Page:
Lady Lancers fall to Bishop Canevin
Canevin (53) Vs. Neshannock (39)
Feb 24, 2011
By JOE SIMON
CORAOPOLIS — The Neshannock High girls basketball team needed to play a nearly perfect game to upset Bishop Canevin last night.
The Lady Lancers did just that — but they couldn’t sustain the success quite long enough.
The No. 4-seeded Lady Crusaders fought back from an early 10-point deficit and ended Neshannock’s season with a 51-39 victory in the first round of the WPIAL Class AA playoffs at Moon High.
The Lady Lancers, seeded 20th and heavy underdogs to Bishop Canevin, couldn’t have asked for a better start. They went up 9-0 and watched one of the best players in the WPIAL, the Lady Crusaders’ Erin Waskowiak, find a spot on the bench after picking up two fouls in the first minute of the game.
And that wasn’t all that was going right.
Neshannock point guard Chelsea Kauffman was hitting 3s, Caitlin Binder and Ashlee Patton were wreaking havoc on defense and Ericka Warvell was dominating the glass.
“We played exceptional in the first quarter and they were concerned,” said Neshannock coach Luann Grybowski of the Lady Crusaders. “You could tell because they called two timeouts.”
Bishop Canevin (19-4) finally came out of its daze in the second quarter and cut the lead to one by forcing seven Neshannock turnovers. Waskowiak, a 5-foot-10 sophomore averaging 19 points per game, returned and had an impact on both sides of the ball. She made two steals on defense and scored nine of her 13 total points to help the Lady Crusaders enter halftime tied at 22.
The comeback was ignited by the pressure defense of Bishop Canevin.
“Early on, I don’t know, we’ve got some young kids and they just weren’t focused on what we were supposed to be doing,” Bishop Canevin coach Tim Joyce said. “We started scoring some in the second quarter, and that allowed us to get into the press. And the times we didn’t score, we started doing some things in the half-court that gave Neshannock problems.”
The Lady Lancers (16-8) continued to struggle with turnovers in the third quarter, but played well defensively and were within five to start the fourth quarter. Kauffman, who led all scorers with 20 points and played an outstanding all-around game, cut the lead to three with one of her four 3-pointers. Yet, Neshannock fizzled out from there, forcing a few shots and committing unforced errors and turnovers.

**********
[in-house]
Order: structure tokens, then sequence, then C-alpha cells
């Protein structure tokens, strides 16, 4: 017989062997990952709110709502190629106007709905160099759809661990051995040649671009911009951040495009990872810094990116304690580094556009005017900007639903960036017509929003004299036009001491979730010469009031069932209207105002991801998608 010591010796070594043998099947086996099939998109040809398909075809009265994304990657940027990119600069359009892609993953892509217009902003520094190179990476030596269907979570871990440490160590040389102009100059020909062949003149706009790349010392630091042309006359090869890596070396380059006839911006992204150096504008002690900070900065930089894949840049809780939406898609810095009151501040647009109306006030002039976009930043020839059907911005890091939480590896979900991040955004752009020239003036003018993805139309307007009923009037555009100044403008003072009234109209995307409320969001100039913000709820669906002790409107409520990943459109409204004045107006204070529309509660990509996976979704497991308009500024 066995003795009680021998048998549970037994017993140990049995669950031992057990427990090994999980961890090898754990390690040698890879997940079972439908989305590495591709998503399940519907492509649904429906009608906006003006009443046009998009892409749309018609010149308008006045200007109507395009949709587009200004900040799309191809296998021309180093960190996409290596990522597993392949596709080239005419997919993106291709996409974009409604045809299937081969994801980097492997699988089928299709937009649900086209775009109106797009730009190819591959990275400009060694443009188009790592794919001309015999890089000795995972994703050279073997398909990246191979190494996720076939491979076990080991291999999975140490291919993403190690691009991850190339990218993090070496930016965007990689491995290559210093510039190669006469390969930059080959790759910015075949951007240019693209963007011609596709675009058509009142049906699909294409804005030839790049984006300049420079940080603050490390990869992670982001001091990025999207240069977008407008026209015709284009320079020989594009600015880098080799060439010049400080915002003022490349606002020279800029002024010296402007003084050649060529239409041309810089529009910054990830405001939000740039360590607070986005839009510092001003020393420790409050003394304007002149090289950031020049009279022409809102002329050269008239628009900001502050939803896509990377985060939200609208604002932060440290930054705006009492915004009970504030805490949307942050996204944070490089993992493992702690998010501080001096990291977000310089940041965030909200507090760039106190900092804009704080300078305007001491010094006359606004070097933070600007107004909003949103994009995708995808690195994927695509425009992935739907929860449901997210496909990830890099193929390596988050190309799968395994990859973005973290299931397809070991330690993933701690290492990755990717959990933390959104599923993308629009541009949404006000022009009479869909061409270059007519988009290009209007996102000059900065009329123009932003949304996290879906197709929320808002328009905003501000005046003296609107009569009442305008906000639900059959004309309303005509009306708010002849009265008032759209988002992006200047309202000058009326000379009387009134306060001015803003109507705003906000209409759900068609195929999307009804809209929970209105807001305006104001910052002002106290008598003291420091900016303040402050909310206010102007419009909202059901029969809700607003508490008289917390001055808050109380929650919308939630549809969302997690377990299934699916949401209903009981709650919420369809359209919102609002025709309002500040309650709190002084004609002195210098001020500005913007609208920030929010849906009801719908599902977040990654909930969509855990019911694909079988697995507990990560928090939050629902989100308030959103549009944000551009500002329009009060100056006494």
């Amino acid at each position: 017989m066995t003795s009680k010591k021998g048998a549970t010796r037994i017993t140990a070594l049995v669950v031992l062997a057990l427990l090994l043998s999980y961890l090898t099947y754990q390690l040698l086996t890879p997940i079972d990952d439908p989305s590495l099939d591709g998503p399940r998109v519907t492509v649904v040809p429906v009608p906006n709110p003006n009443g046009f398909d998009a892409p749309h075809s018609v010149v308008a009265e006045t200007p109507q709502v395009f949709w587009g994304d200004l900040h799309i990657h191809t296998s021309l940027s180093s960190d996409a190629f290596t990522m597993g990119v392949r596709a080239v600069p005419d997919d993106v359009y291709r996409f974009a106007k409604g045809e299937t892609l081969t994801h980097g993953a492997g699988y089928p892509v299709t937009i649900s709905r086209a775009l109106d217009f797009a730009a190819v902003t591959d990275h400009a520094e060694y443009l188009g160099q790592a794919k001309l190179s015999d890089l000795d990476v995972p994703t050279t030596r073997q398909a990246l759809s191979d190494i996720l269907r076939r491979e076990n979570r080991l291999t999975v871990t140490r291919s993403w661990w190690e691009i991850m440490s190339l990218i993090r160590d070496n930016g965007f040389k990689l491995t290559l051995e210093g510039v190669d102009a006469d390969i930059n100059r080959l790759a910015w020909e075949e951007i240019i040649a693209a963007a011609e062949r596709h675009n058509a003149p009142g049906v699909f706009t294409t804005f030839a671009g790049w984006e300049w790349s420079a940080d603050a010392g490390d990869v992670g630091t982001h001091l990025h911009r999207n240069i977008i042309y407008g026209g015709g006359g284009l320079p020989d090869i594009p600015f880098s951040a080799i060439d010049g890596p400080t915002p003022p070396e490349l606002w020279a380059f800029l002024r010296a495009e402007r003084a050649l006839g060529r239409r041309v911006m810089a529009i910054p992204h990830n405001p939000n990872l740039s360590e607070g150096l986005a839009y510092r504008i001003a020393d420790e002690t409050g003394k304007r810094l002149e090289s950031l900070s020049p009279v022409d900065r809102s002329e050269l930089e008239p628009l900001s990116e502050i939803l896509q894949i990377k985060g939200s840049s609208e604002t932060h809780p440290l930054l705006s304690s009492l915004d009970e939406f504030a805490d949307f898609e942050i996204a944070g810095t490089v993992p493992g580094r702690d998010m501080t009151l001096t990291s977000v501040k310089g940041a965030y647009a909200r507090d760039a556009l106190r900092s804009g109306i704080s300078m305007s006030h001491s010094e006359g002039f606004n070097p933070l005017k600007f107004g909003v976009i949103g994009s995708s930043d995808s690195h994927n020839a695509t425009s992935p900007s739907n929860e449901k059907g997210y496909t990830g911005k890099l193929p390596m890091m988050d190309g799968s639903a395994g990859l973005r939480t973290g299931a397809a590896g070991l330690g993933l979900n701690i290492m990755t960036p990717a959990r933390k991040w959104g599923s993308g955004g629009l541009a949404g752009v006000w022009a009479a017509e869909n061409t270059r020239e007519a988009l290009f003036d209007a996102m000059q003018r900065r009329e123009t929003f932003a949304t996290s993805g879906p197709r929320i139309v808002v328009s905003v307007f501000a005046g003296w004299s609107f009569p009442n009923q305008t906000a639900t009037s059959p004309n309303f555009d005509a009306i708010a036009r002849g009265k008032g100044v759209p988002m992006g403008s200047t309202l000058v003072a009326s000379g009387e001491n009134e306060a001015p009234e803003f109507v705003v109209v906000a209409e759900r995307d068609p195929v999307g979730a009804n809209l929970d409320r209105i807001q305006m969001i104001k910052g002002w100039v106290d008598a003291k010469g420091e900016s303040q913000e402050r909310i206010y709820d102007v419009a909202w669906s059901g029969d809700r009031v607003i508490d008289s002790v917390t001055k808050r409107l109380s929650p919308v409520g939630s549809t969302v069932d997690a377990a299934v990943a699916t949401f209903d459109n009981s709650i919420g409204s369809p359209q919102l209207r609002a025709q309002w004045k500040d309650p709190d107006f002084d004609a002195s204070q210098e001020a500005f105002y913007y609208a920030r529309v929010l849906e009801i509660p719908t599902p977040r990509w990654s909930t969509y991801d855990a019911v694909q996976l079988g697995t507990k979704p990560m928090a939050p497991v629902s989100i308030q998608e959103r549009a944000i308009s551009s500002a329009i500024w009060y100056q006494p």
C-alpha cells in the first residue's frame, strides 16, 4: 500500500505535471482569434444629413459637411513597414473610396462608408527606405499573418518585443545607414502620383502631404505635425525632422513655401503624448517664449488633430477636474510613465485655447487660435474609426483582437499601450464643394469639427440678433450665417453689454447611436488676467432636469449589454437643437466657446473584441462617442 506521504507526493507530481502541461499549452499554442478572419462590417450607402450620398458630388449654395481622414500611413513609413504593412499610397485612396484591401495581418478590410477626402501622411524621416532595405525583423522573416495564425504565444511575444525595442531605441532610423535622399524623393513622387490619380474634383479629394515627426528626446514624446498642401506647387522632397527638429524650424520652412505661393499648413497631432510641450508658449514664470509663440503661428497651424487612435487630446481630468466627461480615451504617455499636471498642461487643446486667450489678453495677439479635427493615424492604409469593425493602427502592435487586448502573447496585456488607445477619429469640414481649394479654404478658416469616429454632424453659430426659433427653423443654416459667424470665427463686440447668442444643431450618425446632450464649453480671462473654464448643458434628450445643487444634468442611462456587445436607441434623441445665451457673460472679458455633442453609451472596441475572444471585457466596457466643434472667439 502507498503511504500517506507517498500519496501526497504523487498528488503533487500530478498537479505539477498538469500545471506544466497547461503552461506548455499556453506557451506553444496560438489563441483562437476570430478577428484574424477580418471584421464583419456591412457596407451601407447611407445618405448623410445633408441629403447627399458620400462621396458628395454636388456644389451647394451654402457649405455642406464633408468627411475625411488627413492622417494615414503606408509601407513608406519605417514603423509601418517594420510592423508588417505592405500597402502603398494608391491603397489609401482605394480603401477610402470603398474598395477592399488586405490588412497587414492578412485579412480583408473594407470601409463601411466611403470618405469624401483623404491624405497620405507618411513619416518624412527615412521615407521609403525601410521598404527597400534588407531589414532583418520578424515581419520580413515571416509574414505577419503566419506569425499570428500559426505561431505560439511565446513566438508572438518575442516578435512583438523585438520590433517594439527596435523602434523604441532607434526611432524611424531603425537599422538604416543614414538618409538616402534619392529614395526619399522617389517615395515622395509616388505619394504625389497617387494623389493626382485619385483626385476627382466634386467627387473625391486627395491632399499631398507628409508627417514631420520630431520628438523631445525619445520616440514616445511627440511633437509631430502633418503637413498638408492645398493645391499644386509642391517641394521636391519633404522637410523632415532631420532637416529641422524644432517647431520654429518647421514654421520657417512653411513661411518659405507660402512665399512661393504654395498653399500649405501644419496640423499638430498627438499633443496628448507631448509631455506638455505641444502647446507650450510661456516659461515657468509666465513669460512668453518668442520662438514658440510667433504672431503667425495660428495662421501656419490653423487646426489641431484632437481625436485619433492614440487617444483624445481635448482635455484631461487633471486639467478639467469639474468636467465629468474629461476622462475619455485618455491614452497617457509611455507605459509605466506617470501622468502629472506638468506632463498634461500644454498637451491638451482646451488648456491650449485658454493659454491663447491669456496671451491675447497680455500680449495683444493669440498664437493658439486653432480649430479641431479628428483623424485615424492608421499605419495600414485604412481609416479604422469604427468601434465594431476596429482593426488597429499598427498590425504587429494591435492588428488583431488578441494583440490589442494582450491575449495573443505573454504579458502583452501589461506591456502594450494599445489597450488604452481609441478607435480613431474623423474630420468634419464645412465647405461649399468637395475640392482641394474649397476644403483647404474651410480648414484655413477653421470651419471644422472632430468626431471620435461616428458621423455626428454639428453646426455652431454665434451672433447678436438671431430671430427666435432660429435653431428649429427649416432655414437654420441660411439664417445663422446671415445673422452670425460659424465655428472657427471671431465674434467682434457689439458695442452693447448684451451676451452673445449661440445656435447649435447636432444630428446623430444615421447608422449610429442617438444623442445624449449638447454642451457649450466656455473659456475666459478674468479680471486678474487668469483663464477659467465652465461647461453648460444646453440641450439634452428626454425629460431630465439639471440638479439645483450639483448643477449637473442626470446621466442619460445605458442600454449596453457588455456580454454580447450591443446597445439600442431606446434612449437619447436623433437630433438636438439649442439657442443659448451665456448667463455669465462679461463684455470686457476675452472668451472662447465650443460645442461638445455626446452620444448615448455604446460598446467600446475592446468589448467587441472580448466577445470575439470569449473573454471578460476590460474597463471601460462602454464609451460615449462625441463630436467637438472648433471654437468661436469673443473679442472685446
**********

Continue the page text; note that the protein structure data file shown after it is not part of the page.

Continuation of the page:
Bishop Canevin built a 49-39 lead by the 4:55 mark of the fourth quarter and shut the Lady Lancers out for the rest of the game. One contributing factor was the depth of the Lady Crusaders, who played nine different girls compared to six by Neshannock.
“We took a couple ill-advised shots (in the fourth quarter),” Grybowski said. “We went down four times and turned it over. That really hurt us. We were a little bit tired, too. I used a few timeouts, but I wanted to keep it going to see if we could close the gap. We just weren’t able to do what we did in the first. We were tired.”
Two of the unsung heroes for Bishop Canevin were Carly Forse (12 points), and Johnie Olkosky, a freshman who came off the bench to score a team-best 18 points. She sank four 3-pointers. Forse’s impact came inside, where she corralled 12 rebounds and gave the Lady Crusaders numerous second-chance opportunities.
Still, Neshannock, despite its 24 turnovers, put a scare into a team that many thought was going to breeze past the Lady Lancers.
“I told the kids going in we have to play exceptional to win. We had to play like we did in the first quarter for four quarters. Part of the reason is that I played six and they played nine. We did a good job on (Waskowiak), but they had too many other weapons. The big one was (Olkosky). She killed us.
“But I was proud of them. I said all year long that I thought we would play with anybody as long as we did what we needed to do. We just had to be a little bit more patient offensively tonight. The things that were open all year with the dribble-drive offense just weren’t there because of what they did defensively. If we could have seen that a little sooner, some of the turnovers could have been avoided.”